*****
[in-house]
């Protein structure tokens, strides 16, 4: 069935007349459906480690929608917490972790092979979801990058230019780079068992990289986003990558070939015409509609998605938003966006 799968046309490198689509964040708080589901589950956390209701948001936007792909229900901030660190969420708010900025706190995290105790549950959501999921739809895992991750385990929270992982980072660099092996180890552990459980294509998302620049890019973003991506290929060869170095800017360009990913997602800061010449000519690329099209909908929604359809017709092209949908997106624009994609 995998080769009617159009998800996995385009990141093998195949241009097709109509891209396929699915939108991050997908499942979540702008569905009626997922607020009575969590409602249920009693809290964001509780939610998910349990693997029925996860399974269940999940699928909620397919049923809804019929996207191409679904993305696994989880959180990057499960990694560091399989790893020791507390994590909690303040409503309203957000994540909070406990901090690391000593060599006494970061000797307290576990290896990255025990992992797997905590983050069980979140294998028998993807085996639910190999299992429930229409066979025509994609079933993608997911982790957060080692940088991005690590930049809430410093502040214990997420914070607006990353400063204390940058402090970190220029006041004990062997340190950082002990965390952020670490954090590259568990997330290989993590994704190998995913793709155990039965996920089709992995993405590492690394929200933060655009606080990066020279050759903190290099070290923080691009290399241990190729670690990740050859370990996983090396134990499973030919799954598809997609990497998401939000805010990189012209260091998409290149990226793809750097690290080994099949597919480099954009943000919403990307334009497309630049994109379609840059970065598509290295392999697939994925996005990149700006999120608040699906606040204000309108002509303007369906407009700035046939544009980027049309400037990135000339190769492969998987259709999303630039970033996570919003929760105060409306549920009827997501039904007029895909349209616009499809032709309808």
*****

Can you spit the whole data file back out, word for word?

[in-house]
């Protein structure tokens, strides 16, 4: 069935007349459906480690929608917490972790092979979801990058230019780079068992990289986003990558070939015409509609998605938003966006 799968046309490198689509964040708080589901589950956390209701948001936007792909229900901030660190969420708010900025706190995290105790549950959501999921739809895992991750385990929270992982980072660099092996180890552990459980294509998302620049890019973003991506290929060869170095800017360009990913997602800061010449000519690329099209909908929604359809017709092209949908997106624009994609 995998080769009617159009998800996995385009990141093998195949241009097709109509891209396929699915939108991050997908499942979540702008569905009626997922607020009575969590409602249920009693809290964001509780939610998910349990693997029925996860399974269940999940699928909620397919049923809804019929996207191409679904993305696994989880959180990057499960990694560091399989790893020791507390994590909690303040409503309203957000994540909070406990901090690391000593060599006494970061000797307290576990290896990255025990992992797997905590983050069980979140294998028998993807085996639910190999299992429930229409066979025509994609079933993608997911982790957060080692940088991005690590930049809430410093502040214990997420914070607006990353400063204390940058402090970190220029006041004990062997340190950082002990965390952020670490954090590259568990997330290989993590994704190998995913793709155990039965996920089709992995993405590492690394929200933060655009606080990066020279050759903190290099070290923080691009290399241990190729670690990740050859370990996983090396134990499973030919799954598809997609990497998401939000805010990189012209260091998409290149990226793809750097690290080994099949597919480099954009943000919403990307334009497309630049994109379609840059970065598509290295392999697939994925996005990149700006999120608040699906606040204000309108002509303007369906407009700035046939544009980027049309400037990135000339190769492969998987259709999303630039970033996570919003929760105060409306549920009827997501039904007029895909349209616009499809032709309808």